Five big surprises from Francis’s papacy

Pope Francis holds a baby as he visits the neonatal unit at San Giovanni Hospital in Rome on September 16, 2016 (CNS photo/L'Osservatore Romano, handout)

How to mark the fifth anniversary of a pontificate that is a high-octane news generator, where hardly a fortnight goes by without an unexpected turn of events? Perhaps it’s instructive to go back to March 2013, and see how the surprises came early. Herewith five surprises on the fifth anniversary of Pope Francis.

The media interviews

Cardinal Jorge Mario Bergoglio in Buenos Aires kept the media at a distance, confessing that “interviews are not my forte”. Yet there he was three days after his election at the customary meeting of a new pope with the news media, and he was clearly at ease. He spoke animatedly and, in an early sign of what was to come later, departed freely from his text. It was an almost instantaneous transformation. Far from keeping his distance, Francis has employed media interviews as his principal method of addressing his flock and the world. In the summer of 2013, his first encyclical was released – Lumen Fidei – a joint effort with Benedict XVI. It was never to be spoken of again. The real teaching in 2013 was from the papal plane – “Who am I to judge?” – and in a long interview with Fr Antonio Spadaro. And it has been that way ever since.

A poor Church

It was in the meeting with journalists where the Holy Father explained why he chose the name “Francis”, in honour of il Poverello: “How I would like a Church which is poor and for the poor!” He indicated that he would not only preach about the Christian obligation toward the poor, but would live it, seeking out the poor and suffering, both in Rome and abroad. It would become the most admirable part of his pontificate. This was not a departure from his practice in Buenos Aires, but an extension of it.

The surprise was that Francis would not only bring his experience as a “bishop of the slums” to Rome, but also the impact of his only significant experience outside his native Argentina, his time in Germany. The pope from the poor and for the poor is also the pope, as it were, of the German Church, whether it be advancing the “Kasper proposal” on divorce and remarriage, or rewarding them for their recalcitrance on liturgical translations. The pope is for the poor and with the poor, but the pontificate follows the agenda of the bishops who are rich and have the preoccupations of the rich.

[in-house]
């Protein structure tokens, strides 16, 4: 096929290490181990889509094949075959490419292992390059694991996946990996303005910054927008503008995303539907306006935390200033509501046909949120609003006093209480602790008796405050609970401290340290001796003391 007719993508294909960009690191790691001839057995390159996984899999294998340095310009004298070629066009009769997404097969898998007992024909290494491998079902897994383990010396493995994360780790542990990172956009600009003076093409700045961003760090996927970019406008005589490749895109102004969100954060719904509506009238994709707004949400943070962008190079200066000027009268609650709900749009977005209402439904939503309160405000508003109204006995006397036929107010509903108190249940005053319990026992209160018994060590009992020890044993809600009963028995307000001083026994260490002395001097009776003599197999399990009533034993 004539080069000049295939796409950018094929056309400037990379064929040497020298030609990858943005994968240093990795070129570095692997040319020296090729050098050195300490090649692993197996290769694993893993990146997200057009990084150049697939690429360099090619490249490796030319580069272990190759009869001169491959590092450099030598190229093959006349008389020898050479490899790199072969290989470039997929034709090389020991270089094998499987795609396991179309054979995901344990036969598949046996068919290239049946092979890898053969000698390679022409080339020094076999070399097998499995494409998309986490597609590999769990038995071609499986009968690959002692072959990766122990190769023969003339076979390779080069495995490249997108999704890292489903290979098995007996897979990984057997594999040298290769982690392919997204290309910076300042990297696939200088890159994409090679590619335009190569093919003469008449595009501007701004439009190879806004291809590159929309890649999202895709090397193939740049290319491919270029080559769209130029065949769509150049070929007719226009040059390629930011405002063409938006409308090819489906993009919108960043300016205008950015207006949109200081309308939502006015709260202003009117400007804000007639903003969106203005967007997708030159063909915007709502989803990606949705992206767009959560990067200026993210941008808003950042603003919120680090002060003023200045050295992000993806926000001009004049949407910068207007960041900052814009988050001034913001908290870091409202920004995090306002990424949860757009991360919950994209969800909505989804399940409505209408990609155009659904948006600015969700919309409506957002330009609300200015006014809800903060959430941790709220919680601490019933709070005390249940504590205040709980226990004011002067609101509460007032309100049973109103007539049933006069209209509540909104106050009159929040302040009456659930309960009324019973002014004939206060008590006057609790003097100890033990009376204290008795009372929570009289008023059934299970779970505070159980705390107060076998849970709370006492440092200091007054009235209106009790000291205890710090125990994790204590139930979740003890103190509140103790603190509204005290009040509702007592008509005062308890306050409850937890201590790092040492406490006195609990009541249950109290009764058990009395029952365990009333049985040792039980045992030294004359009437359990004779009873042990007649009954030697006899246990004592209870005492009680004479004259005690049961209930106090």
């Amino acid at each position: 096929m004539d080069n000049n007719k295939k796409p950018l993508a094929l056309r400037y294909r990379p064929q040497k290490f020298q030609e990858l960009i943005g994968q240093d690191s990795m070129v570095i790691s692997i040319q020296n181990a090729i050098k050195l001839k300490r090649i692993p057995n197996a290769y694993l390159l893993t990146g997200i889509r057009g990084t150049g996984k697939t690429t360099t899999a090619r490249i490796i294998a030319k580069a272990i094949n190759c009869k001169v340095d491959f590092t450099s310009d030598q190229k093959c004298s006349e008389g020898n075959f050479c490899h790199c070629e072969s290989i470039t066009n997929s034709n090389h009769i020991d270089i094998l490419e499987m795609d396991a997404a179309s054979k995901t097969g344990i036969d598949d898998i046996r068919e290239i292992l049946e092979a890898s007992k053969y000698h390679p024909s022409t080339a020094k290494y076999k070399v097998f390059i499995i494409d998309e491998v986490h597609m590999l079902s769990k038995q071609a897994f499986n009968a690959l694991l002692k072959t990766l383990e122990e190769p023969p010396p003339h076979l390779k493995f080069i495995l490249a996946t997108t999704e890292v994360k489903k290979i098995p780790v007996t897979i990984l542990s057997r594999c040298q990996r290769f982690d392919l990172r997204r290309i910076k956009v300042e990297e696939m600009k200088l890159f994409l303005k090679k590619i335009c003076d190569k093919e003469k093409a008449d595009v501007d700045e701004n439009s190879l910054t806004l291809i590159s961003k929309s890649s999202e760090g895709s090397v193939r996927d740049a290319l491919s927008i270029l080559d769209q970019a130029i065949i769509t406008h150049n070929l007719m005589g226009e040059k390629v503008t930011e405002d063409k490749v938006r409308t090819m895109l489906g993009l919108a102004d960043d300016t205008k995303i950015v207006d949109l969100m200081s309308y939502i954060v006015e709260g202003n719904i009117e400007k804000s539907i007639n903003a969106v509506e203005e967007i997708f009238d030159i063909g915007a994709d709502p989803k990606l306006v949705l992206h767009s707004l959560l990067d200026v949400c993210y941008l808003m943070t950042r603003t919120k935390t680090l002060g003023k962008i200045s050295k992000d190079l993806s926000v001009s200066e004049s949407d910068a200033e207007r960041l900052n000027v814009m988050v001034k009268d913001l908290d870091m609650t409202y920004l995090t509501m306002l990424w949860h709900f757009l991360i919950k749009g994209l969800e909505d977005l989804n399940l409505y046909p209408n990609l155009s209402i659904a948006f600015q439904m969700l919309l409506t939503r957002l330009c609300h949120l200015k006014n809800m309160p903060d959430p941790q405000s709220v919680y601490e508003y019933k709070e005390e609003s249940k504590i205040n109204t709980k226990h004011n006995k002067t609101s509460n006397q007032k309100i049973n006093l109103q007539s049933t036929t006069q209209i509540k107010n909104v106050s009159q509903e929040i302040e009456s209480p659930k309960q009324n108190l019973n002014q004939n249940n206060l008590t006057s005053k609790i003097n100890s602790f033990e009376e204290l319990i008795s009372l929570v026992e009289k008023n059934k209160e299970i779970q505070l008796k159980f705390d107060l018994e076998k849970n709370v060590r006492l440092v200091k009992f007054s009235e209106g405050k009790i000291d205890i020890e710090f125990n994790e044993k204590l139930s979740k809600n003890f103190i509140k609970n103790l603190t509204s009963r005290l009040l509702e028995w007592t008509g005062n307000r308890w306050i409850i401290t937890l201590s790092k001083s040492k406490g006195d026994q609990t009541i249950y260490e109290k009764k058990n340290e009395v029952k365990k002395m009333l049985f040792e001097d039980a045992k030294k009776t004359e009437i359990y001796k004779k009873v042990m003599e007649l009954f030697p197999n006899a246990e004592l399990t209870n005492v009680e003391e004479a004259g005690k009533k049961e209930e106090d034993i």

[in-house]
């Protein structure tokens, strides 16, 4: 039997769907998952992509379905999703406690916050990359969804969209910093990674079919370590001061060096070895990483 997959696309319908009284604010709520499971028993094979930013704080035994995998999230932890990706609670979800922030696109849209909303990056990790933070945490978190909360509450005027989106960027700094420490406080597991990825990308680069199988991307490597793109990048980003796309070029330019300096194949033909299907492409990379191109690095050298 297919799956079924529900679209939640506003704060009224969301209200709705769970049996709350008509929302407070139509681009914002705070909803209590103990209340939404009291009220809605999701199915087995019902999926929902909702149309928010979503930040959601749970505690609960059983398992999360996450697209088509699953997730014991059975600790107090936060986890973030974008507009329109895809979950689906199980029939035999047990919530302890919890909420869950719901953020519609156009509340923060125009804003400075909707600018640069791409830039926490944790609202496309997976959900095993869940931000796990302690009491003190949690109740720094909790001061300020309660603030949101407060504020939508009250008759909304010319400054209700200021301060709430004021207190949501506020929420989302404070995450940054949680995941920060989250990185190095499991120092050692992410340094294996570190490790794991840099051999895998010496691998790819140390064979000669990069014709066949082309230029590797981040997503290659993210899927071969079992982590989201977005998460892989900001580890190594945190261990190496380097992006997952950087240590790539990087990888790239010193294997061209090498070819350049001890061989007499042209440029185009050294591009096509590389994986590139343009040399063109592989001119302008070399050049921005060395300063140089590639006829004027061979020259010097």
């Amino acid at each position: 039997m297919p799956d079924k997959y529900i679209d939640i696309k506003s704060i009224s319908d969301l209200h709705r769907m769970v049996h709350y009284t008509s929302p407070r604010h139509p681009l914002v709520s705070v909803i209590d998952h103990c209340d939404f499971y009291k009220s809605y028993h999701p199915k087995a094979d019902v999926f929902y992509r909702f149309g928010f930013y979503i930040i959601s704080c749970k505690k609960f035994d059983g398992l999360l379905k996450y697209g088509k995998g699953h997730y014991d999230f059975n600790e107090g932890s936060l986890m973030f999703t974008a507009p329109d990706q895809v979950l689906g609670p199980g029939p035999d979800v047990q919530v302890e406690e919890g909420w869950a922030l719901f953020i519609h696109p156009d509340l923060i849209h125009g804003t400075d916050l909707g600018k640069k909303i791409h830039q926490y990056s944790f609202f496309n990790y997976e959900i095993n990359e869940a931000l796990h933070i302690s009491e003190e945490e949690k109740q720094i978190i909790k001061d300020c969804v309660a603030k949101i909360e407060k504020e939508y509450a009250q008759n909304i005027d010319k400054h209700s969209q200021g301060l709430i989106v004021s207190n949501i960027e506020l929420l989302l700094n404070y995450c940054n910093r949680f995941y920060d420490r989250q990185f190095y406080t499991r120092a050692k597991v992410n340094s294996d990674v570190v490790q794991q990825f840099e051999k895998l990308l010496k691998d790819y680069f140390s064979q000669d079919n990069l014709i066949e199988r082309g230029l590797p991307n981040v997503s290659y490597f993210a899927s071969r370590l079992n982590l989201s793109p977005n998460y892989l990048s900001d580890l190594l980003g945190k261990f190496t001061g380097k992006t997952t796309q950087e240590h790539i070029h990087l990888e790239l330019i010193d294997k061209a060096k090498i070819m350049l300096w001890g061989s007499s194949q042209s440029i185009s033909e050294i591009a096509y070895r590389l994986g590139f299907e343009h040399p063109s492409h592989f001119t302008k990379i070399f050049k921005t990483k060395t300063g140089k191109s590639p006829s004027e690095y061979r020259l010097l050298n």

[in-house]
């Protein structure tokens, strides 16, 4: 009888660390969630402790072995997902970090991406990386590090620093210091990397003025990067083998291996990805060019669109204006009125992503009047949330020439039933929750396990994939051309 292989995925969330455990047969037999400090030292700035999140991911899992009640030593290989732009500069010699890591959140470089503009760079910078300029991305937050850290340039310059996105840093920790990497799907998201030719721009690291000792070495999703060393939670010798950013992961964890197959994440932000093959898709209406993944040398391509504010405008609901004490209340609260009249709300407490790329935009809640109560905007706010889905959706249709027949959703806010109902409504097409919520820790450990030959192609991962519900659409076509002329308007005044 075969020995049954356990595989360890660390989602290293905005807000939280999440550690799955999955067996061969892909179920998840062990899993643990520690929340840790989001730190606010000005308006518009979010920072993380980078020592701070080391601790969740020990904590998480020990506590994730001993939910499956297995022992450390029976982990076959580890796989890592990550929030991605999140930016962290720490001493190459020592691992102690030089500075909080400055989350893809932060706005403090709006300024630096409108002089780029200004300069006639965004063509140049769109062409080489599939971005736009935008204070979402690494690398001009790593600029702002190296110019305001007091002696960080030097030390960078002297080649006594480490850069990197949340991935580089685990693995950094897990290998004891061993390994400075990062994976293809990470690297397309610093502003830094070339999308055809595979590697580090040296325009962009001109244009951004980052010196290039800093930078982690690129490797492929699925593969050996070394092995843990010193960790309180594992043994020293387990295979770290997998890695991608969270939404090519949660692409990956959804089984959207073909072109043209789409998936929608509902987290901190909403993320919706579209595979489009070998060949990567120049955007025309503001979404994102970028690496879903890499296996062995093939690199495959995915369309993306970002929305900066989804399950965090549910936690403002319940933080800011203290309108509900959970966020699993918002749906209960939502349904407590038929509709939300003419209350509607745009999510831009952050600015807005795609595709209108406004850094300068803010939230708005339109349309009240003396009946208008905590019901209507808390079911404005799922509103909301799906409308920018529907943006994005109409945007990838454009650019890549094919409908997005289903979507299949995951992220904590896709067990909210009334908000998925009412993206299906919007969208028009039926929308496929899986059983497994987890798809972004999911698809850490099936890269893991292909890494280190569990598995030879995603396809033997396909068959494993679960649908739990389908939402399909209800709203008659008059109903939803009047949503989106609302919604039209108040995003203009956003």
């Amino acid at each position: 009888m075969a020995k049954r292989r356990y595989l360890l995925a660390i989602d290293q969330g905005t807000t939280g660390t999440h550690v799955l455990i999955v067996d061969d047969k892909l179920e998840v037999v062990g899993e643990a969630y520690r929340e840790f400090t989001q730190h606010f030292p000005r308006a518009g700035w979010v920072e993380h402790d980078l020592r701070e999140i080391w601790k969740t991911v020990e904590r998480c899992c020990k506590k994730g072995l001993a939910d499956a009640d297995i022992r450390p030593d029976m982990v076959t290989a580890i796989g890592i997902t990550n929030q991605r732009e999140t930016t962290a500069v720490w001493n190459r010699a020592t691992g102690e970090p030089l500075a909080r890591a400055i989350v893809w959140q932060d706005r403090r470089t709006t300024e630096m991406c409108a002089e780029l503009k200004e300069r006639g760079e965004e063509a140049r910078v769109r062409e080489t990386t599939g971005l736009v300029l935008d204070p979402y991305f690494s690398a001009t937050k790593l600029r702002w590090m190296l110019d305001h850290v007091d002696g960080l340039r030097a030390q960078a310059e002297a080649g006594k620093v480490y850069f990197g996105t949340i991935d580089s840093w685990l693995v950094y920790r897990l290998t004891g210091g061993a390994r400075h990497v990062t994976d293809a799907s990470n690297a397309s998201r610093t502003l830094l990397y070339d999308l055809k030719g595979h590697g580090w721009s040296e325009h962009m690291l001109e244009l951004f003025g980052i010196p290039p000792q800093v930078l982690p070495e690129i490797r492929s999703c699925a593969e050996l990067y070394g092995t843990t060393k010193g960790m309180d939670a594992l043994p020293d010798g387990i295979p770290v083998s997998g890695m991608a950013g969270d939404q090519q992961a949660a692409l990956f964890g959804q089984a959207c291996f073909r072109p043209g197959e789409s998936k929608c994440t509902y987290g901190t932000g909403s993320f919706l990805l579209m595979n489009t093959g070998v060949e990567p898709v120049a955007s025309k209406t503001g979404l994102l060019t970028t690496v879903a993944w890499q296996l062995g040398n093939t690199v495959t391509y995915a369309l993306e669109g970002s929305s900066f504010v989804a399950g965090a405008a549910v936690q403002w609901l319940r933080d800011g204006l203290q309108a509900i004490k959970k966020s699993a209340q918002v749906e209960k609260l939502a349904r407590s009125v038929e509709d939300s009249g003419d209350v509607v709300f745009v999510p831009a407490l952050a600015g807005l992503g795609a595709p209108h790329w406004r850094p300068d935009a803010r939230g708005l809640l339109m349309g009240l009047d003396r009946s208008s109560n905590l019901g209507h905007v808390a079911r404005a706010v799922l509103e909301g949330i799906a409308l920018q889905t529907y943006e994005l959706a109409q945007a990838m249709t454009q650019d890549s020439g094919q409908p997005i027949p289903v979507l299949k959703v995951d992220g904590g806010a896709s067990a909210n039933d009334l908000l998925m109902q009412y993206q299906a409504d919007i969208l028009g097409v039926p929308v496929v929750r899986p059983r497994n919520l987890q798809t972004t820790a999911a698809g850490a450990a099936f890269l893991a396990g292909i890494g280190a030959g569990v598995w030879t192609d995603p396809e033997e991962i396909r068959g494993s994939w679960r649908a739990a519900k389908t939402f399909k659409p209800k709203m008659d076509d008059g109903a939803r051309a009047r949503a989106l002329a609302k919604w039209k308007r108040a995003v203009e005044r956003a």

The Jesuits

Before being poor or rich, Jorge Mario Bergoglio is above all a Jesuit of 60 years in the Society. The day after his election he called the general curia of the Jesuits in Rome and asked a flummoxed receptionist whether he could speak to the Father General. But it was not how he called the Jesuits that was startling, but that he called at all. So divisive was Fr Bergoglio in Argentina while provincial that after his term the Jesuits tried to get rid of him, first in external exile (Germany) and then internal (Córdoba).

After he was made a bishop, he was not welcome in Jesuit houses in Argentina and did not visit the generalate when in Rome. From 1992 until the day after his election as pope, Francis lived an estrangement from his own religious family. That he would now lavish attention upon them, meeting them regularly in Rome and on his foreign visits is a true surprise. And about the Jesuits never is heard a discouraging word. While the Holy Father speaks in withering tones about all kinds of priests, he reserves for his fellow Jesuits only fraternal affirmations.


In his inaugural homily on March 19, Pope Francis declared: “We must not be afraid of goodness, of tenderness!” He would echo that in Evangelii Gaudium, where he would define the Incarnation as “revolution of tenderness” (88). The famously sour-looking bishop in Buenos Aires now visibly delights in children, in the elderly and in the sick, whom he embraces with tenderness. Yet no pope – or even bishop – so frequently condemns with harsh judgments those he finds lacking, in the Church and in the world. Public humiliations of his most senior collaborators in the Roman Curia are now a pattern.

Diplomats over doctrine

Cardinal Óscar Rodríguez Maradiaga revealed that within days of his election, the Holy Father had decided to appoint Pietro Parolin, a veteran papal diplomat, as his new Secretary of State. Another early decision was remove Cardinal Mauro Piacenza from the Congregation for the Clergy in favour of the head of the Vatican’s academy for priest diplomats, Beniamino Stella. In the traditional Vatican balance between doctrine and diplomacy, the former – personified by Cardinal Gerhard Müller – have been utterly routed.

In the face of the crisis in Ireland, Pope Benedict XVI appointed his trustworthy aide at the CDF, Charles Brown, as nuncio in Dublin. The diplomatic corps did not care for such a prestigious post being given to an outsider, and when his five years were up last year, Pope Francis sent him to Albania. The diplomats are in charge.

A pope from the peripheries has become the great champion of the diplomatic corps. Surprises never cease.

Fr Raymond J de Souza is a priest of the Archdiocese of Kingston, Ontario, and editor-in-chief of

This article first appeared in the March 16 2018 issue of the Catholic Herald. To read the magazine in full, from anywhere in the world, go here